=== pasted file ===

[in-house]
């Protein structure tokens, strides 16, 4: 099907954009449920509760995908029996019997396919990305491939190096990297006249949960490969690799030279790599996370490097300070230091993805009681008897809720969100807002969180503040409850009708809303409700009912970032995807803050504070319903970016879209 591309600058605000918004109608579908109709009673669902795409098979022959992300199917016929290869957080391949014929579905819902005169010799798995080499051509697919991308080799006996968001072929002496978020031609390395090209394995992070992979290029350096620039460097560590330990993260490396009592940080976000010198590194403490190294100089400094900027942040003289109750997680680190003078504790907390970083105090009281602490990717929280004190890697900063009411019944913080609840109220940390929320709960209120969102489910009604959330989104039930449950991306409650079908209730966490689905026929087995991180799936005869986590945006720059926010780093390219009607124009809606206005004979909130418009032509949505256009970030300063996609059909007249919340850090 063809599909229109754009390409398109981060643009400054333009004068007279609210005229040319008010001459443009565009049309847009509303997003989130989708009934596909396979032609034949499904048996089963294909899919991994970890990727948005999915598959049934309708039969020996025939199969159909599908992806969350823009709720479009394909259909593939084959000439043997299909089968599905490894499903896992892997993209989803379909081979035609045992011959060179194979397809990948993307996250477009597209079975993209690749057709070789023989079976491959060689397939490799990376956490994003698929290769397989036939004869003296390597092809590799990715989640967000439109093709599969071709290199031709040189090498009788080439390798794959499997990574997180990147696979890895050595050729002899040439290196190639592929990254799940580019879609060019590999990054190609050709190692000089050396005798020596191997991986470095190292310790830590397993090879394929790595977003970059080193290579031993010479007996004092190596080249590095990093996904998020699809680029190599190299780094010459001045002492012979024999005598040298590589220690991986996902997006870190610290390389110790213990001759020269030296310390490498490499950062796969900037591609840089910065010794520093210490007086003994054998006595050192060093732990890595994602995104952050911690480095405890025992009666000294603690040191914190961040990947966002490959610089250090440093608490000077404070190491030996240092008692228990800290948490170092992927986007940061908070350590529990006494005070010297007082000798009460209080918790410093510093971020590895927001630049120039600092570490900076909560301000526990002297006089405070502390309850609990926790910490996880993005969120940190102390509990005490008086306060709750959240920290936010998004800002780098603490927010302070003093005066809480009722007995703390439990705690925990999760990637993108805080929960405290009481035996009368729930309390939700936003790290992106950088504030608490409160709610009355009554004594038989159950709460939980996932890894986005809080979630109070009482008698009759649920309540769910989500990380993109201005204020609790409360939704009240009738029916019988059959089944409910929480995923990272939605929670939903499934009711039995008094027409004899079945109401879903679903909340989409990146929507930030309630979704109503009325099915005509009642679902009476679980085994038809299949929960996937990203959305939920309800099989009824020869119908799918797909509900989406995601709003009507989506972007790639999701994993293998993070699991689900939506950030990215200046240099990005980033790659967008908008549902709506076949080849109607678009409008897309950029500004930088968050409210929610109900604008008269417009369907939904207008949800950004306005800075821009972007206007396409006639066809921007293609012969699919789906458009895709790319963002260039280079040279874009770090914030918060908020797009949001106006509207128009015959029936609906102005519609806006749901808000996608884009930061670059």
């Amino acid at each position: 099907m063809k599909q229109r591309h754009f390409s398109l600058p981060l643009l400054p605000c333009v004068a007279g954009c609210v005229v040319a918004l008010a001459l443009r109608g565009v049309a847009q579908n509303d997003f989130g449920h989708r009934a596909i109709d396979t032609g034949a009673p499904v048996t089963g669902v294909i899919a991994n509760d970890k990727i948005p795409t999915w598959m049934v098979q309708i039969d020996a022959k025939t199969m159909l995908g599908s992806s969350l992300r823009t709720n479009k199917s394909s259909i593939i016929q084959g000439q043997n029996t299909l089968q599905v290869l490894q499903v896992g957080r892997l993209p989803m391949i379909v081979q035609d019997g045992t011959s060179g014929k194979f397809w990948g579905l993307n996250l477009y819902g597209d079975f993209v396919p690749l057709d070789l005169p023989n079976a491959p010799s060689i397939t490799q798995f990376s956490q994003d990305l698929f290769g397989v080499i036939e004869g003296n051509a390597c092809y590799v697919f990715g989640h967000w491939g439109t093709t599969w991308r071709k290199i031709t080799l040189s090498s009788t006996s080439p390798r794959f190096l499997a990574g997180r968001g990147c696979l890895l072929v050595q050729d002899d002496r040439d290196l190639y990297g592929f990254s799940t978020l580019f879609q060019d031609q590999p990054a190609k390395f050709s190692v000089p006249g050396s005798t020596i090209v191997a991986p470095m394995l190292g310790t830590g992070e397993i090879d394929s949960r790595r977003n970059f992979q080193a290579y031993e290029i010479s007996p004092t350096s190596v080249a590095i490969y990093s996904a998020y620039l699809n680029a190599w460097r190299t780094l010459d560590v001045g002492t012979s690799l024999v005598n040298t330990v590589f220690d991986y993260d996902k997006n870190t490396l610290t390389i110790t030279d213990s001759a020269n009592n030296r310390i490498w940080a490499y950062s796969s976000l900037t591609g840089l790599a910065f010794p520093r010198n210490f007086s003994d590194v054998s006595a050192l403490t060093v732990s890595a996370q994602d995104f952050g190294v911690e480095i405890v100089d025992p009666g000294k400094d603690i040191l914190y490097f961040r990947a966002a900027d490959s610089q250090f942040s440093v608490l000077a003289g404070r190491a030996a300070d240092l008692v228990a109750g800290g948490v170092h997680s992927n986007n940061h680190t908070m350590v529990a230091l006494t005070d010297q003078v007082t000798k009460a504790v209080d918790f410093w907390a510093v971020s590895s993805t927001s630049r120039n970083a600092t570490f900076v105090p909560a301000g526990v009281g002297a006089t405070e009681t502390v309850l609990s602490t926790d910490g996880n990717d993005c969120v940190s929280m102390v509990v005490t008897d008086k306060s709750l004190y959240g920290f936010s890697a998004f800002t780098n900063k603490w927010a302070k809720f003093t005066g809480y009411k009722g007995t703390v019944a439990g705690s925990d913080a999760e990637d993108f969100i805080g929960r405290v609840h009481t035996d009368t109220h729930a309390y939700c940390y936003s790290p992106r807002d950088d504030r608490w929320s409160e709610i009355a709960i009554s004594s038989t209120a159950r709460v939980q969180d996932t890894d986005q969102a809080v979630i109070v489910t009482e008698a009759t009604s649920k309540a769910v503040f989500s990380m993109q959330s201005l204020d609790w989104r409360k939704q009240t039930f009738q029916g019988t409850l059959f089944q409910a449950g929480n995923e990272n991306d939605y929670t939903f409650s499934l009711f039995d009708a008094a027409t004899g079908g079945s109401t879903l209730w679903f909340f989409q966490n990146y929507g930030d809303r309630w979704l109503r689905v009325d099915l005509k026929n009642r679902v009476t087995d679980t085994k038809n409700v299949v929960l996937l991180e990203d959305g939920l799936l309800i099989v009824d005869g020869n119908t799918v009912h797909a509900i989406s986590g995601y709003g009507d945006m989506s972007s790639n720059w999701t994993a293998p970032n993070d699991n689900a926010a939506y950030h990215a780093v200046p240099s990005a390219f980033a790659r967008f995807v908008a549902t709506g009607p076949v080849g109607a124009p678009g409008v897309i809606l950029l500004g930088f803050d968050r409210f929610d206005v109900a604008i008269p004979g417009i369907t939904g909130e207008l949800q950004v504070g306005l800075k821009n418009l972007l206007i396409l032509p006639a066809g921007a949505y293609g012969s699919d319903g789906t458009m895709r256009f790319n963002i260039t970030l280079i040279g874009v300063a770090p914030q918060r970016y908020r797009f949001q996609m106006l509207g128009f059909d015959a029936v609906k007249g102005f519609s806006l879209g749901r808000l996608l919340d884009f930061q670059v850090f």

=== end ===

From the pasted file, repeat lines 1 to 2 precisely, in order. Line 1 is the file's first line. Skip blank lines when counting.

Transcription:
[in-house]
């Protein structure tokens, strides 16, 4: 099907954009449920509760995908029996019997396919990305491939190096990297006249949960490969690799030279790599996370490097300070230091993805009681008897809720969100807002969180503040409850009708809303409700009912970032995807803050504070319903970016879209 591309600058605000918004109608579908109709009673669902795409098979022959992300199917016929290869957080391949014929579905819902005169010799798995080499051509697919991308080799006996968001072929002496978020031609390395090209394995992070992979290029350096620039460097560590330990993260490396009592940080976000010198590194403490190294100089400094900027942040003289109750997680680190003078504790907390970083105090009281602490990717929280004190890697900063009411019944913080609840109220940390929320709960209120969102489910009604959330989104039930449950991306409650079908209730966490689905026929087995991180799936005869986590945006720059926010780093390219009607124009809606206005004979909130418009032509949505256009970030300063996609059909007249919340850090 063809599909229109754009390409398109981060643009400054333009004068007279609210005229040319008010001459443009565009049309847009509303997003989130989708009934596909396979032609034949499904048996089963294909899919991994970890990727948005999915598959049934309708039969020996025939199969159909599908992806969350823009709720479009394909259909593939084959000439043997299909089968599905490894499903896992892997993209989803379909081979035609045992011959060179194979397809990948993307996250477009597209079975993209690749057709070789023989079976491959060689397939490799990376956490994003698929290769397989036939004869003296390597092809590799990715989640967000439109093709599969071709290199031709040189090498009788080439390798794959499997990574997180990147696979890895050595050729002899040439290196190639592929990254799940580019879609060019590999990054190609050709190692000089050396005798020596191997991986470095190292310790830590397993090879394929790595977003970059080193290579031993010479007996004092190596080249590095990093996904998020699809680029190599190299780094010459001045002492012979024999005598040298590589220690991986996902997006870190610290390389110790213990001759020269030296310390490498490499950062796969900037591609840089910065010794520093210490007086003994054998006595050192060093732990890595994602995104952050911690480095405890025992009666000294603690040191914190961040990947966002490959610089250090440093608490000077404070190491030996240092008692228990800290948490170092992927986007940061908070350590529990006494005070010297007082000798009460209080918790410093510093971020590895927001630049120039600092570490900076909560301000526990002297006089405070502390309850609990926790910490996880993005969120940190102390509990005490008086306060709750959240920290936010998004800002780098603490927010302070003093005066809480009722007995703390439990705690925990999760990637993108805080929960405290009481035996009368729930309390939700936003790290992106950088504030608490409160709610009355009554004594038989159950709460939980996932890894986005809080979630109070009482008698009759649920309540769910989500990380993109201005204020609790409360939704009240009738029916019988059959089944409910929480995923990272939605929670939903499934009711039995008094027409004899079945109401879903679903909340989409990146929507930030309630979704109503009325099915005509009642679902009476679980085994038809299949929960996937990203959305939920309800099989009824020869119908799918797909509900989406995601709003009507989506972007790639999701994993293998993070699991689900939506950030990215200046240099990005980033790659967008908008549902709506076949080849109607678009409008897309950029500004930088968050409210929610109900604008008269417009369907939904207008949800950004306005800075821009972007206007396409006639066809921007293609012969699919789906458009895709790319963002260039280079040279874009770090914030918060908020797009949001106006509207128009015959029936609906102005519609806006749901808000996608884009930061670059």